The Supreme Court of Georgia unanimously reversed the Court of Appeals’ decision in the case of Goldstein Garber & Salama v. J.B., decided February 27, 2017, and determined that the Defendant was entitled to a directed verdict at trial.  Plaintiff was one of a number of patients who were sexually assaulted while sedated by a certified registered nurse anesthetist (CRNA) who worked at the Defendant’s dental practice as an independent contractor.  The acts of the CRNA were captured on his cell phone which was later discovered hidden in the practice’s employee restroom.  Prior to the discovery, the practice was unaware of the CRNA’s actions.  Plaintiff filed suit against the CRNA and the dental practice.  Plaintiff later dismissed the CRNA when he pled guilty to criminal charges and received a life sentence, but the case continued against the dental practice.  Plaintiff claimed that the Defendant was negligent in its supervision of the CRNA, and negligent per se based on O.C.G.A § 43-11-21.1(a) for failing to have required permitting to administer or supervise a CRNA administering general anesthesia.  After trial, a jury awarded the Plaintiff $3.4 million and apportioned 100% of the fault to the Defendant.  The Court of Appeals affirmed the trial court 4 to 3.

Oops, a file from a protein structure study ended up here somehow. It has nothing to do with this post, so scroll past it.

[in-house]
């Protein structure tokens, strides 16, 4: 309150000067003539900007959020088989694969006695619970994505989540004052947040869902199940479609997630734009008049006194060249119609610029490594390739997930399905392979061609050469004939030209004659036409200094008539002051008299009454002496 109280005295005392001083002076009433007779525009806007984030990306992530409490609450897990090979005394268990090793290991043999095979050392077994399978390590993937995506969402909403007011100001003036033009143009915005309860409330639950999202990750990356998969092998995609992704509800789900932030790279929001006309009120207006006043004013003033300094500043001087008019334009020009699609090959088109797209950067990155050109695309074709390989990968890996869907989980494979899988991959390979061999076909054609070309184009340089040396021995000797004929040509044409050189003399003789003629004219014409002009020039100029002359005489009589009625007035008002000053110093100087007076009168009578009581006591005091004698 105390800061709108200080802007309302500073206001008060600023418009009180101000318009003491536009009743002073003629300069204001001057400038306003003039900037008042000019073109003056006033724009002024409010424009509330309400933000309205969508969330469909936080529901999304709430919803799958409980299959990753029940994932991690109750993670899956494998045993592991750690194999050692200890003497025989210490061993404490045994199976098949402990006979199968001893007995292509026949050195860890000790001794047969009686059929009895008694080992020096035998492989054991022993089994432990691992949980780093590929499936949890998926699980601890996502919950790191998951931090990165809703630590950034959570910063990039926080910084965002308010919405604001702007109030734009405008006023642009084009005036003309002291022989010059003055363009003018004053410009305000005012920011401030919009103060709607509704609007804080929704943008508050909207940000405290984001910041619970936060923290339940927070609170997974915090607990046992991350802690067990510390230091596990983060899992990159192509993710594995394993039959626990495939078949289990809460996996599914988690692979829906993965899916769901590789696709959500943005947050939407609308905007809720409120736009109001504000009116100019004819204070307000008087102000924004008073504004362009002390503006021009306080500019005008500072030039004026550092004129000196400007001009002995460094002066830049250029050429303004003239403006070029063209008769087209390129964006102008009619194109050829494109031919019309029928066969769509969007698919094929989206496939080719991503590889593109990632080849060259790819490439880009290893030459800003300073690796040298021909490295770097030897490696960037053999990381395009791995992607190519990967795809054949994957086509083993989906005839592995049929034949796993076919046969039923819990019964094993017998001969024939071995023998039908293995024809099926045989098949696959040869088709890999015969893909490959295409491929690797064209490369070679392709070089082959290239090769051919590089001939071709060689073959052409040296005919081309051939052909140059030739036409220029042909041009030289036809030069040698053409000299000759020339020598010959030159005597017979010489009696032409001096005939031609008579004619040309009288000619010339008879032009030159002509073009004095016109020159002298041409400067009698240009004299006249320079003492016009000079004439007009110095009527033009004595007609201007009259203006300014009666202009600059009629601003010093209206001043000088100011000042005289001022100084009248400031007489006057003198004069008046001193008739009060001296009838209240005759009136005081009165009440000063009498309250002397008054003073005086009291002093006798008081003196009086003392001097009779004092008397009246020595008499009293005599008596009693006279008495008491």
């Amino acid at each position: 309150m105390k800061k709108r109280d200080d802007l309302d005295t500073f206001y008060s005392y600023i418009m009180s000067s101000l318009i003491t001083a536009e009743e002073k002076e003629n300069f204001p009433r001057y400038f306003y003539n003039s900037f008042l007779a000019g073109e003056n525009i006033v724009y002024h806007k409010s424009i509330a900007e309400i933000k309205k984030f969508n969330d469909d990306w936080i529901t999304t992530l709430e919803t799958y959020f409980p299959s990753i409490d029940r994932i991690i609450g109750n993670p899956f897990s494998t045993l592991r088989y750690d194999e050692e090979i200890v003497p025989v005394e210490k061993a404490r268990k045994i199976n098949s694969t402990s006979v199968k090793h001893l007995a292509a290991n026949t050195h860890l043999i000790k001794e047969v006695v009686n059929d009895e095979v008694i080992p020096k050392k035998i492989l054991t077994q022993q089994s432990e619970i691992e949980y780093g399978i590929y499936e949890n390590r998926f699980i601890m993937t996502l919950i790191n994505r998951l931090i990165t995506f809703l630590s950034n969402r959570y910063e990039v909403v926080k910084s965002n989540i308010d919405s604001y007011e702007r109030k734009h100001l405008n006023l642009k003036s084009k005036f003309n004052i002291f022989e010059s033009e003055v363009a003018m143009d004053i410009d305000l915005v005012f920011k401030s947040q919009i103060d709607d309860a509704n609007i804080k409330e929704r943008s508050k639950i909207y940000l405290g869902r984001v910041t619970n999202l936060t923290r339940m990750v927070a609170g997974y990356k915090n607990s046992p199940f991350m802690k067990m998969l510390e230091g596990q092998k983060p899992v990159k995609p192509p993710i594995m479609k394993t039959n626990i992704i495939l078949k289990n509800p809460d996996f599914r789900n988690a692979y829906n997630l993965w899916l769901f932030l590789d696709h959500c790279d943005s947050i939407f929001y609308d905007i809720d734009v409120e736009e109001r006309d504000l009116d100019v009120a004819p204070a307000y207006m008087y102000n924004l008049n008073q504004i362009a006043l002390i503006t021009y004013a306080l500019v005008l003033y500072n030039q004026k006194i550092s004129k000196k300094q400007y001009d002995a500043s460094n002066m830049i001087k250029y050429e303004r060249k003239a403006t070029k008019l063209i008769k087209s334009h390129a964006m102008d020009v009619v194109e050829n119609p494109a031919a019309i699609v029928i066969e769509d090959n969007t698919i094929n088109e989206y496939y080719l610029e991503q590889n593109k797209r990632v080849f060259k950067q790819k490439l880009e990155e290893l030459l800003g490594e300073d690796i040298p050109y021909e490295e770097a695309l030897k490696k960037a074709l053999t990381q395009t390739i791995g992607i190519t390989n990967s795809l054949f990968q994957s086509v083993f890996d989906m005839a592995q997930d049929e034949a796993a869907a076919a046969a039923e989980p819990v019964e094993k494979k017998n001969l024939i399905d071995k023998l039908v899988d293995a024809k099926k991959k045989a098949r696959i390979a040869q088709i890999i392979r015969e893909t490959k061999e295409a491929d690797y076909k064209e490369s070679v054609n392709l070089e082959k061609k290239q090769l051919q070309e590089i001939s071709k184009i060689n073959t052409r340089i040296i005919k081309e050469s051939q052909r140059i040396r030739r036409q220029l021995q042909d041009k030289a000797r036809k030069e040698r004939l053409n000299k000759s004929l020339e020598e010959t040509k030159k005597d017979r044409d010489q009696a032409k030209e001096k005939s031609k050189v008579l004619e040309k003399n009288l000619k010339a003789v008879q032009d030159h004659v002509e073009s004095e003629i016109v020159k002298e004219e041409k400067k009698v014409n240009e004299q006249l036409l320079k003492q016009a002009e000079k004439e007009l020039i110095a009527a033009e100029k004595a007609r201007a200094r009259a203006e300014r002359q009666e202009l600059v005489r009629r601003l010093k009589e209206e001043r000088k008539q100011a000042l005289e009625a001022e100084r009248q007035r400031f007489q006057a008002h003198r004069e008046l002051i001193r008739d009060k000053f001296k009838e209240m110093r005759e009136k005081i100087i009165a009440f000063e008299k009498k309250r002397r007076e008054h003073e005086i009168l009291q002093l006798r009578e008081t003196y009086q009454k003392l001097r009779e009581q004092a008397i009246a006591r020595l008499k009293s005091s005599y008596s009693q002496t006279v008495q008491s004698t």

After granting certiorari, the Supreme Court determined that the CRNA was an independent and intervening third party wrongdoer responsible for the Plaintiff’s injury.  In this scenario, the Defendant may only be held liable for the actions of the CRNA if those actions were reasonably foreseeable, and a natural consequence of the Defendant’s failure to properly supervise him.  The Court was not persuaded by the Plaintiff’s argument that dentists are generally aware of instances where patients are abused while under anesthesia.  In this matter, the Court found that the Defendant had no prior knowledge of the CRNA’s intervening criminal acts, and that those acts were not reasonably foreseeable.  Furthermore, sexual assault is not the probable or natural consequence of failing to supervise an otherwise qualified nurse anesthetist.  Accordingly, a directed verdict was warranted.